Let's say I run some

type of a factory, and I've studied my operations. And I'm able to figure

out how my cost varies as a function of quantity over

a week, on a weekly period. And so to visualize

that, let me draw it. I could draw this cost function. So this is my cost axis. This right over here

could be my quantity axis. So that's quantity, or q,

let me just call that q. That's my q-axis.

And my function might

look something like this. It seems reasonable to me. Even if I produce nothing,

I still have fixed costs. I have to pay rent

on the factory. I have to probably pay people

even if we produce nothing. And so let's say that fixed

costs in the week is $1,000. And then as my quantity

increases, so do my costs. So if I produce 100

units right over here, then my cost goes up to $1,300. If I produce more than that,

you see my costs increase and they increase at

an ever faster rate. Now, I go into a lot more depth

on things like cost functions in the Economics

playlist, but what I want to think about in the

calculus context is what would the derivative of

this represent? What would the derivative of c

with respect to q, which could also written as c prime of

q, what does that represent? Well, if we think

about it visually, we know that we can think

about the derivative as the slope of

the tangent line.

So, for example,

that's the tangent line when q is equal to 100. So the slope of that tangent

line you could view as c prime, or it is c prime of 100. But what is that

slope telling us? Well, the slope is the

change in our cost divided by the change in our quantity. And it's the slope

of the tangent line. This is what we first

learned in calculus. As we get to smaller and

smaller and smaller changes in quantity, we

essentially take the limit as our change in

quantity approaches 0. That's how we get that

instantaneous change. So one way to think about it

is this is the instantaneous. This is the rate

right on the margin at which is our cost is changing

with respect to quantity. So if I were to produce just

another drop, another atom of whatever I'm

producing, at what rate is my cost going to increase? And the reason why I'm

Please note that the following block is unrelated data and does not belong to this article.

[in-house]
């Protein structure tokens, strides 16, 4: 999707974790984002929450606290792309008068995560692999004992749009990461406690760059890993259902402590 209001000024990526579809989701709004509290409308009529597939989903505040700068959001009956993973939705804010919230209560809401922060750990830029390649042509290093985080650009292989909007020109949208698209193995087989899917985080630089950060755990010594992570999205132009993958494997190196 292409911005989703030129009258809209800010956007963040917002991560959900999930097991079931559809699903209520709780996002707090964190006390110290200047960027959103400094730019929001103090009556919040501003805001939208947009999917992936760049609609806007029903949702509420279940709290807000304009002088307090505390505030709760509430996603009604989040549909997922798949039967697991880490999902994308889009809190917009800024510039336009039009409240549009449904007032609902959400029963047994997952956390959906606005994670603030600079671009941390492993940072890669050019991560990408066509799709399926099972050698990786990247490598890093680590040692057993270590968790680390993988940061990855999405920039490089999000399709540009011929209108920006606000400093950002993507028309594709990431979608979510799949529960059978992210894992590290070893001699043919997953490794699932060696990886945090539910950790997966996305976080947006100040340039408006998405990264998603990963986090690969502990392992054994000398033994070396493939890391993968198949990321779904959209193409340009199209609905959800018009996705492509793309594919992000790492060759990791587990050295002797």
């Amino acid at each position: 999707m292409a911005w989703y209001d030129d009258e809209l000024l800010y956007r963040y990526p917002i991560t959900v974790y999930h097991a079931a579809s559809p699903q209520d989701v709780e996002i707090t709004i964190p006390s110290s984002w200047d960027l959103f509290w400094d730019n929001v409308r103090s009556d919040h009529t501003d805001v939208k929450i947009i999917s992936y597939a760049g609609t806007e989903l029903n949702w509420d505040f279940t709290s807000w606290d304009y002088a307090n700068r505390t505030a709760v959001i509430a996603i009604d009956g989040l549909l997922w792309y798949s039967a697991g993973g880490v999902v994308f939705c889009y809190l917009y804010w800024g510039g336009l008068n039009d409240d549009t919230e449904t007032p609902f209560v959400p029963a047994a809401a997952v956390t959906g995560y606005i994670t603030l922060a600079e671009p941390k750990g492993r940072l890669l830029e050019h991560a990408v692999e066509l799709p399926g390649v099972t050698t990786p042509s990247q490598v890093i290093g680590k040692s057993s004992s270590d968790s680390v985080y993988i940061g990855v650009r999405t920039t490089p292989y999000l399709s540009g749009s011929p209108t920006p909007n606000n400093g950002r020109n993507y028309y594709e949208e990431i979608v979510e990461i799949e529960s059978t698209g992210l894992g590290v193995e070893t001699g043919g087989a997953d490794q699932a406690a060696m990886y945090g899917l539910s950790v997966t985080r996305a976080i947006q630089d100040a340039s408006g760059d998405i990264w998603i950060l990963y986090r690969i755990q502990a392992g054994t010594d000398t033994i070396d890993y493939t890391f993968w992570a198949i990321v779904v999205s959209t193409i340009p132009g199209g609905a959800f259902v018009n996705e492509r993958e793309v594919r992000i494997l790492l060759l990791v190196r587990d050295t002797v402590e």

saying right on the margin is we see that

it's not constant.

If our cost function

were aligned, we would have a constant slope. The tangent line

would essentially be the cost function. But we see it changes

right over here. The incremental

atom to produce here costs less than the incremental

atom right over here. The slope has gone up. And it might make sense. Maybe I'm using some

raw material out there in the world. And as I use more

and more of it, it becomes more and more scarce. And so the market price of

it goes up and up and up. But you might say,

well, why do I even care about the rate at which

my costs are increasing on the margin? Which is why this is

called marginal cost. Well, the reason why

you care about it is you might be trying to figure

out when do I stop producing? Let's say this is orange juice. If I know that next gallon is

going to cost me $5 to produce and I can sell it for $6,

then I'm going to do it. But if that next

gallon, if I'm up here, and I've already

produced a lot, and I'm taking all the oranges

off the market, and now I have to

transport oranges from the other side of the

planet or whatever it might be, and now if that incremental

gallon of oranges or gallon of orange juice costs

me $10 to produce, and I'm not going to be able

to sell it for more than $6, it doesn't make sense for

me to produce it anymore.

So in a calculus context, or

you can say in an economics context, if you can model your

cost as a function of quantity, the derivative of that

is the marginal cost. It's the rate at which

costs are increasing for that incremental unit. And there's other similar ideas. If we modeled our profit

as a function of quantity, if we took the derivative, that

would be our marginal profit. If we modeled revenue, that

would be our marginal revenue. How much does a

function increase as we increase our

input, as we increase our quantity on the margin?.